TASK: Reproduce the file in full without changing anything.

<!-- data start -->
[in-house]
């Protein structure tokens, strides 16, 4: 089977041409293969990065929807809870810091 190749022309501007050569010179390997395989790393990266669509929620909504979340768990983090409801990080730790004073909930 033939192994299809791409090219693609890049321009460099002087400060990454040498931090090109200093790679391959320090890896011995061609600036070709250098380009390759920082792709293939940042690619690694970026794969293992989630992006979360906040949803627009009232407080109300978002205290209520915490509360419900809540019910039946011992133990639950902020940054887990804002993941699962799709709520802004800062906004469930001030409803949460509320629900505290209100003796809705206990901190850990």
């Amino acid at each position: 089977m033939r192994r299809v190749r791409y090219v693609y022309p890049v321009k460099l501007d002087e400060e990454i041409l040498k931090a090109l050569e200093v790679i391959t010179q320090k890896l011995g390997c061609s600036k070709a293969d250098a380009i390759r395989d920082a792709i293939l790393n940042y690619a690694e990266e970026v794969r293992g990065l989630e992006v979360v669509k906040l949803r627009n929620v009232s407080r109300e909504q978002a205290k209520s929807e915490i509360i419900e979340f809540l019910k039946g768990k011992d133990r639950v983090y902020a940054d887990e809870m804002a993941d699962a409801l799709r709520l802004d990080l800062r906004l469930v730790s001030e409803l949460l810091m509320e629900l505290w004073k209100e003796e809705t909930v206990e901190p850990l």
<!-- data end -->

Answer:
[in-house]
């Protein structure tokens, strides 16, 4: 089977041409293969990065929807809870810091 190749022309501007050569010179390997395989790393990266669509929620909504979340768990983090409801990080730790004073909930 033939192994299809791409090219693609890049321009460099002087400060990454040498931090090109200093790679391959320090890896011995061609600036070709250098380009390759920082792709293939940042690619690694970026794969293992989630992006979360906040949803627009009232407080109300978002205290209520915490509360419900809540019910039946011992133990639950902020940054887990804002993941699962799709709520802004800062906004469930001030409803949460509320629900505290209100003796809705206990901190850990």
């Amino acid at each position: 089977m033939r192994r299809v190749r791409y090219v693609y022309p890049v321009k460099l501007d002087e400060e990454i041409l040498k931090a090109l050569e200093v790679i391959t010179q320090k890896l011995g390997c061609s600036k070709a293969d250098a380009i390759r395989d920082a792709i293939l790393n940042y690619a690694e990266e970026v794969r293992g990065l989630e992006v979360v669509k906040l949803r627009n929620v009232s407080r109300e909504q978002a205290k209520s929807e915490i509360i419900e979340f809540l019910k039946g768990k011992d133990r639950v983090y902020a940054d887990e809870m804002a993941d699962a409801l799709r709520l802004d990080l800062r906004l469930v730790s001030e409803l949460l810091m509320e629900l505290w004073k209100e003796e809705t909930v206990e901190p850990l």